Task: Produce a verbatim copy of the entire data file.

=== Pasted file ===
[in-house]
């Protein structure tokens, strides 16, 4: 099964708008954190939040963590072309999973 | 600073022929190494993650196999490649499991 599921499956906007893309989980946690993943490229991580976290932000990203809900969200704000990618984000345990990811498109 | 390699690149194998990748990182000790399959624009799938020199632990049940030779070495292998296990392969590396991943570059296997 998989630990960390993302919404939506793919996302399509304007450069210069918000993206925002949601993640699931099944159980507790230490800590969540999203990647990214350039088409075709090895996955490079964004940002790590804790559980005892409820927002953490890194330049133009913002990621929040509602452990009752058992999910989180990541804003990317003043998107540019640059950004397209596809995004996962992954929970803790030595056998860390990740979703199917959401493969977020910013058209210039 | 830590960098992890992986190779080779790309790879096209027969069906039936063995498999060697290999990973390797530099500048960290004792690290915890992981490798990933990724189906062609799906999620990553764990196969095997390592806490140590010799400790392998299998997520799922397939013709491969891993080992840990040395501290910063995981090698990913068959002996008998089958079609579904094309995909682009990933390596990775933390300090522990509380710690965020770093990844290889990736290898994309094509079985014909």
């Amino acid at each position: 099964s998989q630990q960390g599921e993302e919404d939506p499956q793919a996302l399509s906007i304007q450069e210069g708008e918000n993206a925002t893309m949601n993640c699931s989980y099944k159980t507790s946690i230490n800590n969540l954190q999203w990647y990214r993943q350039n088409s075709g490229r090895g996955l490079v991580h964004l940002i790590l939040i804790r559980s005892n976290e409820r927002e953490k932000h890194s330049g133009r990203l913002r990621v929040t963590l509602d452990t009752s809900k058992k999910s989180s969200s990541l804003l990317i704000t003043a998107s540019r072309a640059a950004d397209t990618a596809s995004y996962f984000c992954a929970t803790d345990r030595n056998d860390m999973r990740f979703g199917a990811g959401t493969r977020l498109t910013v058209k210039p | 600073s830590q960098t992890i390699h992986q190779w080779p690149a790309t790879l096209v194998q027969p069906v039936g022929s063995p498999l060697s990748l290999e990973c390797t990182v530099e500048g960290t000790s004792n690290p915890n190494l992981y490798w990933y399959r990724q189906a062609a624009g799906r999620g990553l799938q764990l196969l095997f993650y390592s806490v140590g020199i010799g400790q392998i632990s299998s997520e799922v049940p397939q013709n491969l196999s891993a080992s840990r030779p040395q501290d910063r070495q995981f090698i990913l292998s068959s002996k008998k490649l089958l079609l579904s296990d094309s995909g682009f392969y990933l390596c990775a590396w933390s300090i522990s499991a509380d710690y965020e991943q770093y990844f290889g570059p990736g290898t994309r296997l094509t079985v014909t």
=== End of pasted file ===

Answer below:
[in-house]
């Protein structure tokens, strides 16, 4: 099964708008954190939040963590072309999973 | 600073022929190494993650196999490649499991 599921499956906007893309989980946690993943490229991580976290932000990203809900969200704000990618984000345990990811498109 | 390699690149194998990748990182000790399959624009799938020199632990049940030779070495292998296990392969590396991943570059296997 998989630990960390993302919404939506793919996302399509304007450069210069918000993206925002949601993640699931099944159980507790230490800590969540999203990647990214350039088409075709090895996955490079964004940002790590804790559980005892409820927002953490890194330049133009913002990621929040509602452990009752058992999910989180990541804003990317003043998107540019640059950004397209596809995004996962992954929970803790030595056998860390990740979703199917959401493969977020910013058209210039 | 830590960098992890992986190779080779790309790879096209027969069906039936063995498999060697290999990973390797530099500048960290004792690290915890992981490798990933990724189906062609799906999620990553764990196969095997390592806490140590010799400790392998299998997520799922397939013709491969891993080992840990040395501290910063995981090698990913068959002996008998089958079609579904094309995909682009990933390596990775933390300090522990509380710690965020770093990844290889990736290898994309094509079985014909």
């Amino acid at each position: 099964s998989q630990q960390g599921e993302e919404d939506p499956q793919a996302l399509s906007i304007q450069e210069g708008e918000n993206a925002t893309m949601n993640c699931s989980y099944k159980t507790s946690i230490n800590n969540l954190q999203w990647y990214r993943q350039n088409s075709g490229r090895g996955l490079v991580h964004l940002i790590l939040i804790r559980s005892n976290e409820r927002e953490k932000h890194s330049g133009r990203l913002r990621v929040t963590l509602d452990t009752s809900k058992k999910s989180s969200s990541l804003l990317i704000t003043a998107s540019r072309a640059a950004d397209t990618a596809s995004y996962f984000c992954a929970t803790d345990r030595n056998d860390m999973r990740f979703g199917a990811g959401t493969r977020l498109t910013v058209k210039p | 600073s830590q960098t992890i390699h992986q190779w080779p690149a790309t790879l096209v194998q027969p069906v039936g022929s063995p498999l060697s990748l290999e990973c390797t990182v530099e500048g960290t000790s004792n690290p915890n190494l992981y490798w990933y399959r990724q189906a062609a624009g799906r999620g990553l799938q764990l196969l095997f993650y390592s806490v140590g020199i010799g400790q392998i632990s299998s997520e799922v049940p397939q013709n491969l196999s891993a080992s840990r030779p040395q501290d910063r070495q995981f090698i990913l292998s068959s002996k008998k490649l089958l079609l579904s296990d094309s995909g682009f392969y990933l390596c990775a590396w933390s300090i522990s499991a509380d710690y965020e991943q770093y990844f290889g570059p990736g290898t994309r296997l094509t079985v014909t």